Because of this shift in technology, the traditional model of securing access through a VPN to a server is no longer viable. That data, which used to be stored onsite, is now in the cloud and on endpoints. Access is no longer just a couple of admins, but a wide range of employees and contractors.
Using the recommendations in this document, the CISO implements the following steps:
At this point the CISO has quickly adapted with the changes within the construction company. The CISO has identified where the data now resides, determined threats to that data, and implemented technologies, processes, and procedures that have the greatest impact to improve their security posture in short order. The result is better security quickly adapted to the changing IT landscape at the construction company.
Eventually, this becomes more complex with further adoption of cloud applications, BYOD, and third-party access – which is common in today’s construction environment. But the process still holds true; find the data, determine the risks, decide impact.
We’ve seen a significant shift in the construction IT landscape recently. Networks that used to rely on a couple of servers, VPN connections, and a simple construction site network are now more complex. Cloud applications and collaboration tools are driving new capabilities. This change necessitates a new approach to cybersecurity. Data is no longer in one place, more people access this data, and the data does not flow through one network. To tackle this complexity, security leaders need to change their approach to evolve and adapt quickly to technology changes. While the task may be complex, the approach can be simple.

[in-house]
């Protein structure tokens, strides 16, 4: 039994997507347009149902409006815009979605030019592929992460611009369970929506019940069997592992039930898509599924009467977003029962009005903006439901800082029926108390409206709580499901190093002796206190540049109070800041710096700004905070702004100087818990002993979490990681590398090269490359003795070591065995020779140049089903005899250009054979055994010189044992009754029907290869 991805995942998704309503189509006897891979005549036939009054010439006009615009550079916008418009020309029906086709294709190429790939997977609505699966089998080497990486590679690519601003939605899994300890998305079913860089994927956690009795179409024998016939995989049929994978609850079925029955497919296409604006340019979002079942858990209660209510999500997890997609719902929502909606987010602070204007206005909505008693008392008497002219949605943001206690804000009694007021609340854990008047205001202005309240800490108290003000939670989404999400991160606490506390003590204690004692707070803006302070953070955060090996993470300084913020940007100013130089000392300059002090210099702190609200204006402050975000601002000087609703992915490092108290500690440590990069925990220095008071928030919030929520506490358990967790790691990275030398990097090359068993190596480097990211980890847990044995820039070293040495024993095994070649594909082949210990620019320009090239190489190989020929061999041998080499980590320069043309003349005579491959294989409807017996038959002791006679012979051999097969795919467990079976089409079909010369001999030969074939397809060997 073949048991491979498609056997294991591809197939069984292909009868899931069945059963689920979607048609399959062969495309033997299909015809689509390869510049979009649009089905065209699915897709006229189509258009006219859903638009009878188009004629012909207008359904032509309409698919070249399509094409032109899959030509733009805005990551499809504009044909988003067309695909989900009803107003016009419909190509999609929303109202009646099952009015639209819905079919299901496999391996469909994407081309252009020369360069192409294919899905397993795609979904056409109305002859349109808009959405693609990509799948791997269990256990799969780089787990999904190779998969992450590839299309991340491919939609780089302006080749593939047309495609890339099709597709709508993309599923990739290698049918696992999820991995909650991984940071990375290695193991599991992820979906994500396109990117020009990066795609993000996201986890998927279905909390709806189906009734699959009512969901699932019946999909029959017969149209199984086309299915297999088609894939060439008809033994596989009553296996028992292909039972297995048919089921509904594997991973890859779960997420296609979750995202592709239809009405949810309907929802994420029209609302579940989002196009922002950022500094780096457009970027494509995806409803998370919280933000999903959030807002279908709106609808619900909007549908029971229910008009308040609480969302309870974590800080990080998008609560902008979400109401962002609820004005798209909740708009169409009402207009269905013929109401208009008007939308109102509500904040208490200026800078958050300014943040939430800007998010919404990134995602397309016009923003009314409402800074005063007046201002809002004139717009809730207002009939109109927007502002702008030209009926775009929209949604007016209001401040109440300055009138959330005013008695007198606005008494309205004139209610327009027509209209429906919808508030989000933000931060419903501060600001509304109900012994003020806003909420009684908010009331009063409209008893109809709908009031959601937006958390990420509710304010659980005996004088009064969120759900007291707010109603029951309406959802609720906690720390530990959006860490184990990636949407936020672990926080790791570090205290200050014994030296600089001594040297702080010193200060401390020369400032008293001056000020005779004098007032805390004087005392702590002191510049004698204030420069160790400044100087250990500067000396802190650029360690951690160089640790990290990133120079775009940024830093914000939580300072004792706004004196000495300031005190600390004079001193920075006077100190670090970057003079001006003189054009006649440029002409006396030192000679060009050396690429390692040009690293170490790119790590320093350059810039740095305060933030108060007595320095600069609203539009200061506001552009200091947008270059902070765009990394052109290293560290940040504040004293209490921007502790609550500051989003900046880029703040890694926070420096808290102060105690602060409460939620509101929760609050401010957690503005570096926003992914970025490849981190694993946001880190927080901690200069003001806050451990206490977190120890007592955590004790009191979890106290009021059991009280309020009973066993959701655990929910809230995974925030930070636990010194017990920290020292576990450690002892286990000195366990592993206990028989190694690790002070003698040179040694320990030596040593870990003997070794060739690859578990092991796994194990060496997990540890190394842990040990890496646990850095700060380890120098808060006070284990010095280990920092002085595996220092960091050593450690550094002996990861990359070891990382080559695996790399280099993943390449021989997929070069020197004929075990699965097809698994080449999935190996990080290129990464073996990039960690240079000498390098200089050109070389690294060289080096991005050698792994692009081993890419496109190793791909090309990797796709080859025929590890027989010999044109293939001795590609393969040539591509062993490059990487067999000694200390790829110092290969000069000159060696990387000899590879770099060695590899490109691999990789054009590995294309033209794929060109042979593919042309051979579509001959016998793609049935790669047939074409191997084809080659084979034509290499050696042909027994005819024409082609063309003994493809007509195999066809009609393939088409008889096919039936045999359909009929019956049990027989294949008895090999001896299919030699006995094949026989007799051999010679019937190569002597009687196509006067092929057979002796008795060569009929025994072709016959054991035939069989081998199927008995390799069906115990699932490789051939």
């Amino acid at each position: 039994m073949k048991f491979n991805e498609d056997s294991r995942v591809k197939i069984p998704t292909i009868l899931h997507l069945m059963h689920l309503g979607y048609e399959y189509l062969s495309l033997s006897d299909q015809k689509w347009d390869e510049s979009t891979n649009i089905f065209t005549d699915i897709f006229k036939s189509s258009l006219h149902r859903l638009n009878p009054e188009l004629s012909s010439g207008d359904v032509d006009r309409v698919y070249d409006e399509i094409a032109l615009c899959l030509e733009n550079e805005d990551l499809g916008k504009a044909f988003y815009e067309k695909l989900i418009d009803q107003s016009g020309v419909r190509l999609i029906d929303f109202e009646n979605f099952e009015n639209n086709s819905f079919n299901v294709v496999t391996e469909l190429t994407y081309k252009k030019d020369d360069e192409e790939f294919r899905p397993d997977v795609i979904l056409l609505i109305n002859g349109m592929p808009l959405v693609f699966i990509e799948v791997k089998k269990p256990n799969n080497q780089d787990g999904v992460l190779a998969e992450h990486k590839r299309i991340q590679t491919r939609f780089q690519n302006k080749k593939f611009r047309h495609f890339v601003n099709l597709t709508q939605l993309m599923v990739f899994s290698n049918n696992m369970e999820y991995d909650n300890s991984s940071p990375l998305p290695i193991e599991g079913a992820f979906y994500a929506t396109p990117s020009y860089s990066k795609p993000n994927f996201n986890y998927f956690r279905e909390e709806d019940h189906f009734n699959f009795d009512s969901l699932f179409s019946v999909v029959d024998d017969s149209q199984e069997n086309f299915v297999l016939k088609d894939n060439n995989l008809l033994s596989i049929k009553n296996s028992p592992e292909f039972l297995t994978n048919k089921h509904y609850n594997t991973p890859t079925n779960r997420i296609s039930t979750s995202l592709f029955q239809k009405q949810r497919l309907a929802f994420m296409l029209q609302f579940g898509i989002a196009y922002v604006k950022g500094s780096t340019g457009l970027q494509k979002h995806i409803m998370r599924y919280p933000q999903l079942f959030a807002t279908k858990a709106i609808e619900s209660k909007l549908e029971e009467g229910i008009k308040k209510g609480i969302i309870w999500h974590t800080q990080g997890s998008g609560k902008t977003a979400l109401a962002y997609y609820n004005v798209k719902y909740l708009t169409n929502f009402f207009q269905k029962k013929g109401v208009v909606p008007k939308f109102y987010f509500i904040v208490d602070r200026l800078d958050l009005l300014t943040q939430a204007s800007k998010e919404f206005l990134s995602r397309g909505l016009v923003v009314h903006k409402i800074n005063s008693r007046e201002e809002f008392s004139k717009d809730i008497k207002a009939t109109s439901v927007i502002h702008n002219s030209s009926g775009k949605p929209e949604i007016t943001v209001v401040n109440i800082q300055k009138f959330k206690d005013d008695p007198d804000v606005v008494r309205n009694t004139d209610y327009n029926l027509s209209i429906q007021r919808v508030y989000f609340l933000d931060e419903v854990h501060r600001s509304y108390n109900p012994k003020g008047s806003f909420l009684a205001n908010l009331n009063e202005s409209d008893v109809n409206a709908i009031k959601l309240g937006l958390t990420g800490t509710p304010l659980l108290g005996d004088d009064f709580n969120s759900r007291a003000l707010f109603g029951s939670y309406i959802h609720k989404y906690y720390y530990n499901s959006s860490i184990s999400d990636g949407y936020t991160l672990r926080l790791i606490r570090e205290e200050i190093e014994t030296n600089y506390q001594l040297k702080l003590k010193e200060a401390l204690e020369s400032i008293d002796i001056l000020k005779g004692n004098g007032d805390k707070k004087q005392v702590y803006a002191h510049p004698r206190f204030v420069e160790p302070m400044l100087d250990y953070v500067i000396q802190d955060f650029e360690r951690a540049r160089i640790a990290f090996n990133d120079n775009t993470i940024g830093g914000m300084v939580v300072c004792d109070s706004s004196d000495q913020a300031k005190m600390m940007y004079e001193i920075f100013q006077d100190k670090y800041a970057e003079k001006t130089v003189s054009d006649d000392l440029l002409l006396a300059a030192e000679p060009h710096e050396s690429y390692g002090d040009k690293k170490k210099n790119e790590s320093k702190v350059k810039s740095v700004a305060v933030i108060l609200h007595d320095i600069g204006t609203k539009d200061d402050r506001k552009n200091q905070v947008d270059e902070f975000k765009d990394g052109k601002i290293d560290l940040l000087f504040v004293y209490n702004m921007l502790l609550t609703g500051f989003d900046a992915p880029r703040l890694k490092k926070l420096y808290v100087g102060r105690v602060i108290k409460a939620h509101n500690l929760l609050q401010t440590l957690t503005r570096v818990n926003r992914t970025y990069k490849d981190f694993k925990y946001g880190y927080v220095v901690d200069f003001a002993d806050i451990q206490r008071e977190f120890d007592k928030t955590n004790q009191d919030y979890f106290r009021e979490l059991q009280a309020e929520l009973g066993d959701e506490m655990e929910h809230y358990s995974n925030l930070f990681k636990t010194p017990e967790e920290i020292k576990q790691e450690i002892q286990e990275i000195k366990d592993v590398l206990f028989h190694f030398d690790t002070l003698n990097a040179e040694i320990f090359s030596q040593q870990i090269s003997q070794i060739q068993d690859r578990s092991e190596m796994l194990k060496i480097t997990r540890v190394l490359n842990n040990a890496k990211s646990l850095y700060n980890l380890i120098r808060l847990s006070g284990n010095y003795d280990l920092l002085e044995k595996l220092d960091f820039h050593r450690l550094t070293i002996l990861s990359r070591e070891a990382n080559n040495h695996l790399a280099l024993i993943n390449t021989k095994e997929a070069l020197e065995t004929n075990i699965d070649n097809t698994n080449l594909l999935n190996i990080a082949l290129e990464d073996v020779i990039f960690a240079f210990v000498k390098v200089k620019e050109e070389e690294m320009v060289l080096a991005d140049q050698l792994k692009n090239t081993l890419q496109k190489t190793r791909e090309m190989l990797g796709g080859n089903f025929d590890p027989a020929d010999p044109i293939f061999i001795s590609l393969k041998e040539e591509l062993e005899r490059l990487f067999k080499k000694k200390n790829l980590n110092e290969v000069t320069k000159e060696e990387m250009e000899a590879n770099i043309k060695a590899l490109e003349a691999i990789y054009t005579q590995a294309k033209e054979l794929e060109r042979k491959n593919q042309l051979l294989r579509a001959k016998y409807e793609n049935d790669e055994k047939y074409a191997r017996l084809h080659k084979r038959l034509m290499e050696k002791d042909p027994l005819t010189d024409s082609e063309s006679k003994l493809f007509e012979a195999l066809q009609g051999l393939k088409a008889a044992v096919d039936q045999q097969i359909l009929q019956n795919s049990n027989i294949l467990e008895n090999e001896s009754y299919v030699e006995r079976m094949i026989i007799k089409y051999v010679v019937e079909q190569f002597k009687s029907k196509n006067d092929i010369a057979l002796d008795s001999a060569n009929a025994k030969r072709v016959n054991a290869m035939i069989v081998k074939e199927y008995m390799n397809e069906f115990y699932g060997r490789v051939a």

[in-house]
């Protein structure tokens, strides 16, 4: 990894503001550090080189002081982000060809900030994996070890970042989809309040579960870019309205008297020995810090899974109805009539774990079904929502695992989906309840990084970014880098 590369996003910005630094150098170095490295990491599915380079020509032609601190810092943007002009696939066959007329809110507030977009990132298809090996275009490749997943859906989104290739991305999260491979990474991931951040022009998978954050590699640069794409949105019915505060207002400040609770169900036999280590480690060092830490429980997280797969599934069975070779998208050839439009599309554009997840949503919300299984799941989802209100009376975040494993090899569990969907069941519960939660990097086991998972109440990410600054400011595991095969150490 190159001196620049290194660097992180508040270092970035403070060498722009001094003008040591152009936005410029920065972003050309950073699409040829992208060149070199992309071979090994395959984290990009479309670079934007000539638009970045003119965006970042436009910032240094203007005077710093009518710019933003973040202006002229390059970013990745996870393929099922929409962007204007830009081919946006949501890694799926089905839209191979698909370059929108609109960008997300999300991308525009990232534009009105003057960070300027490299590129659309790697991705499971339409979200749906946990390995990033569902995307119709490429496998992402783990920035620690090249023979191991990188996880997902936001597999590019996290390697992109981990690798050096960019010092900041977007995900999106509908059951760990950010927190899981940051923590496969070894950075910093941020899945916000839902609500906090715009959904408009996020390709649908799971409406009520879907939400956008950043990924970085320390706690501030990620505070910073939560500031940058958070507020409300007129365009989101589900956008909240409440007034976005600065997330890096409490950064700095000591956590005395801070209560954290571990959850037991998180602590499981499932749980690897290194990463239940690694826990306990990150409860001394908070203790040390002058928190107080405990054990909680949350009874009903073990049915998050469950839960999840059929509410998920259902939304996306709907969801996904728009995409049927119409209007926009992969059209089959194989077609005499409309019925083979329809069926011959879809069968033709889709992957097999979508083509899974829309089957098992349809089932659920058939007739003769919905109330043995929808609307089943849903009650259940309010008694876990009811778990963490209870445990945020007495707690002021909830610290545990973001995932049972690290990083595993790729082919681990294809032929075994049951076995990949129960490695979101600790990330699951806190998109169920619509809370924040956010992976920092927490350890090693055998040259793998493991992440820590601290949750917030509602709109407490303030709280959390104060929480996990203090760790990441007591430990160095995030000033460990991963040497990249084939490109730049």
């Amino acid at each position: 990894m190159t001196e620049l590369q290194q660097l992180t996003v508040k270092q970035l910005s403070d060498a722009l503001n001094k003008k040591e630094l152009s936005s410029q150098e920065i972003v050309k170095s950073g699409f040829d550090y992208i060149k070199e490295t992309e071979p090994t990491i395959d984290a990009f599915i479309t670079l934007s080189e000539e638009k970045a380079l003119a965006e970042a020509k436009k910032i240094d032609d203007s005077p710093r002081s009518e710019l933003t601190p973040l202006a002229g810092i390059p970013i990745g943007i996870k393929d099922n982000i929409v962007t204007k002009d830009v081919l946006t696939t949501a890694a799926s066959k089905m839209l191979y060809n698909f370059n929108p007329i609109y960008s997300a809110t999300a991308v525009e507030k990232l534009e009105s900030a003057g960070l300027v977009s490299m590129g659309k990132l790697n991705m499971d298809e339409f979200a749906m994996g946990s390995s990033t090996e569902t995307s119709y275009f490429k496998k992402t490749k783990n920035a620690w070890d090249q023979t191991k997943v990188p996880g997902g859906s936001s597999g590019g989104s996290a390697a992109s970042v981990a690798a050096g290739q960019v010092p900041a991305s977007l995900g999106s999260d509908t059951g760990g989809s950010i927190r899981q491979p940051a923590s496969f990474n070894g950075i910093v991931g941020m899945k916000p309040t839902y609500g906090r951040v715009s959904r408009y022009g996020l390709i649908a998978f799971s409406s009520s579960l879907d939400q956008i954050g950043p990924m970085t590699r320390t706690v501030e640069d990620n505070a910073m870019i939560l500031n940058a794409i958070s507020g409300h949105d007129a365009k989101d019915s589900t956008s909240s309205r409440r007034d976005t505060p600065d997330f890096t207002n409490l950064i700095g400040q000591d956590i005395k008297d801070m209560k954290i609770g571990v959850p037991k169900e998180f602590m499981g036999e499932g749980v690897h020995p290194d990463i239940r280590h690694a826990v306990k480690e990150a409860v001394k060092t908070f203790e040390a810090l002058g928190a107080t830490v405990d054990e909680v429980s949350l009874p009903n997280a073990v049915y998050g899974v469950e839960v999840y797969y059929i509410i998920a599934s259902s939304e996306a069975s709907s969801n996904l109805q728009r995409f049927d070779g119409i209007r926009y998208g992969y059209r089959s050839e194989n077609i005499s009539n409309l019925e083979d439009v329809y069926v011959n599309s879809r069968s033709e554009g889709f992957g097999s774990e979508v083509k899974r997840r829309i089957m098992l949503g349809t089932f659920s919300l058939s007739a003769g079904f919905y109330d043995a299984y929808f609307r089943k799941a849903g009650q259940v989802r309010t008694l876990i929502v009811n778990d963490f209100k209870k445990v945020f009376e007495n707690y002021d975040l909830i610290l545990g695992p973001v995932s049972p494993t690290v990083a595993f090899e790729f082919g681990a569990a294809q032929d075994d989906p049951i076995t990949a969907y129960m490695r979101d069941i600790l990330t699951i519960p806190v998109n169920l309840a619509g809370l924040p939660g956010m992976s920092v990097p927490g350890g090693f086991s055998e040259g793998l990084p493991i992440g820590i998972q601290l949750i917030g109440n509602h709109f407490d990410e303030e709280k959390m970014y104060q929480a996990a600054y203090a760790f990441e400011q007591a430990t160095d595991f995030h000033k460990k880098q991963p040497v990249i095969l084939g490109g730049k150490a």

First, organizations need to reevaluate where their data resides, understand the risks your organization faces, then start with an area that has the largest impact.
Most construction companies cannot do this alone. Security talent is scarce in the market, experience is limited, and technology is costly. Most organizations will rely on strategic vendors or partnerships to help fill gaps. Many companies turn to experts to establish frameworks, best practices, processes, and procedures. Others look to vendors to provide visibility, monitoring, and remediation support and some look for integrators to help select technology, train the staff, and provide ongoing support when needed. No matter your approach, look for outside support when you discover gaps in capabilities or resources.
Over time, construction technology will continue to evolve. As this happens security leaders will need to evolve with the business. Though data storage and transport mechanisms will change, it will still need to be monitored. Though risks will change, they will still need to be addressed. The business will change, it will still need to be supported (and secured). A practical approach to securing a changing construction technology landscape will be imperative as the construction technology landscape continue.